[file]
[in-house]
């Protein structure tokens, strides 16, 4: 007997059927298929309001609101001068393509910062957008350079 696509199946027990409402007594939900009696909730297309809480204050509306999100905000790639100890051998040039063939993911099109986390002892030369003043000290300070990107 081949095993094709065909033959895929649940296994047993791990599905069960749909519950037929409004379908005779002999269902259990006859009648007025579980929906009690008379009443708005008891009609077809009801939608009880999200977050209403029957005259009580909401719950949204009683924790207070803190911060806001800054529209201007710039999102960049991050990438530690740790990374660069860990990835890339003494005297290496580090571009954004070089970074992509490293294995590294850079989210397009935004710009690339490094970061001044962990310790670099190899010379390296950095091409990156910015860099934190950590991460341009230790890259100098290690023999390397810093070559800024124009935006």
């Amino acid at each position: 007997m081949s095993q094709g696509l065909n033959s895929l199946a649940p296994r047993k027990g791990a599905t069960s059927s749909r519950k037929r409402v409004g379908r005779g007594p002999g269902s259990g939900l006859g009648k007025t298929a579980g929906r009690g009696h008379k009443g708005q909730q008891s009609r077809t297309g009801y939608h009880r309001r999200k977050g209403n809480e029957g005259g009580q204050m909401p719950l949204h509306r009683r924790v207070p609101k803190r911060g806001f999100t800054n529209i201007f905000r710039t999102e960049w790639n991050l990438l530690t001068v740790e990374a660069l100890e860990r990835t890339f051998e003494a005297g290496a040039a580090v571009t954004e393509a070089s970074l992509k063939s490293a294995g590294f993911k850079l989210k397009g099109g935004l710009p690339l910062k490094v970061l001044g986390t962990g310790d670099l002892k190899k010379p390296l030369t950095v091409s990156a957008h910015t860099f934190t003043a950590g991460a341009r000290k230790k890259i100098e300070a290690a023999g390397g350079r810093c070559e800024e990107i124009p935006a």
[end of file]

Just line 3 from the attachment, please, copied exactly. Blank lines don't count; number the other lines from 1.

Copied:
């Amino acid at each position: 007997m081949s095993q094709g696509l065909n033959s895929l199946a649940p296994r047993k027990g791990a599905t069960s059927s749909r519950k037929r409402v409004g379908r005779g007594p002999g269902s259990g939900l006859g009648k007025t298929a579980g929906r009690g009696h008379k009443g708005q909730q008891s009609r077809t297309g009801y939608h009880r309001r999200k977050g209403n809480e029957g005259g009580q204050m909401p719950l949204h509306r009683r924790v207070p609101k803190r911060g806001f999100t800054n529209i201007f905000r710039t999102e960049w790639n991050l990438l530690t001068v740790e990374a660069l100890e860990r990835t890339f051998e003494a005297g290496a040039a580090v571009t954004e393509a070089s970074l992509k063939s490293a294995g590294f993911k850079l989210k397009g099109g935004l710009p690339l910062k490094v970061l001044g986390t962990g310790d670099l002892k190899k010379p390296l030369t950095v091409s990156a957008h910015t860099f934190t003043a950590g991460a341009r000290k230790k890259i100098e300070a290690a023999g390397g350079r810093c070559e800024e990107i124009p935006a």